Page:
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A Complete Guide to E-learning Translations

E-Learning, also known as online education or online learning, is the training that is provided with a computer or any other form of digital device. It can also be referred to as the use of a network that can provide skills and knowledge to people as a group or simultaneously. E-learning can occur in two ways including completed online where no face-to-face interaction with the tutor or by mixed learning that provides a blend of both online and direct contact with a tutor. E-learning translation on the other hand is changing educational content from one language to the other. It is essential when you are working with a multilingual group of people as it helps them work as a single unit. 

Why choose to do itOften, organizations opt for e-learning translation to train their employees who are expected to learn the target language. Instead of just sending a linguist to train team members in the target language, it is considered much easier to translate the courses to the desired language. After the translation is complete, the staff can now complete the required courses. In the beginning, it may seem like a laborious activity but it will ease up things especially when you hire translation services. 

So, what are the best practices for e-learning translation? 

1. Begin with the final version

The first stage of e-learning translation requires that you start with the final version of the course that has been approved by your L&D team. While you may want to design a course as you translate it into various languages, it is not advisable at all. This is because once you are done translating and sharing the new version with various stakeholders; you are likely to wind up with a lot of corrections. Many suggested amendments mean a lot of work that might turn laborious at some point. The catch is to translate a finalized document to the target languages that you want.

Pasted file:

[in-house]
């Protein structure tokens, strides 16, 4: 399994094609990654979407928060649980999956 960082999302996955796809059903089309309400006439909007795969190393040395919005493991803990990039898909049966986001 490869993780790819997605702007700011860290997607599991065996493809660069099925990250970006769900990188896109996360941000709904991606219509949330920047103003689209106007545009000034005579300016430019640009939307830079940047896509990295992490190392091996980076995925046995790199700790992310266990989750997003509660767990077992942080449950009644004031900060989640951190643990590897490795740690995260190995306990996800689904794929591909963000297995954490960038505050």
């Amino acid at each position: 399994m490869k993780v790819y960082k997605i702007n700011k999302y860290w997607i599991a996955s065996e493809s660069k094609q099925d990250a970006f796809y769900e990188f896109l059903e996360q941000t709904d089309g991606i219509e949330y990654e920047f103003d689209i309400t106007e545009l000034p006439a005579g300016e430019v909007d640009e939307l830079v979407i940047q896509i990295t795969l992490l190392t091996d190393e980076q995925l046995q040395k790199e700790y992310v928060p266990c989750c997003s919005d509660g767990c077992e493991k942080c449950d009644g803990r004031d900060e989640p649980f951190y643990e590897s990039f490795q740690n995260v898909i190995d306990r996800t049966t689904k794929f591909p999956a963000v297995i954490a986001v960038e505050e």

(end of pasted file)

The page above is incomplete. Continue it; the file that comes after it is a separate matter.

2. Know your audience

You need to have an in-depth understanding of your target audience that goes beyond their language choice for you to translate content for them. This includes familiarizing yourself with the cultural preferences of your target group. For example, suppose you are translating a course into English. You need to know where you will be using the language in question. You also have to find out what country the course will be used in and what cultural practices people in that region prefer. If the cultures used by your target group vary, you will require images that represent these differences. Additionally, you need to consider the dialect of your audience. In case you didn’t know, users need to hear themselves and relate to the course when they take it!

3. Keep it simple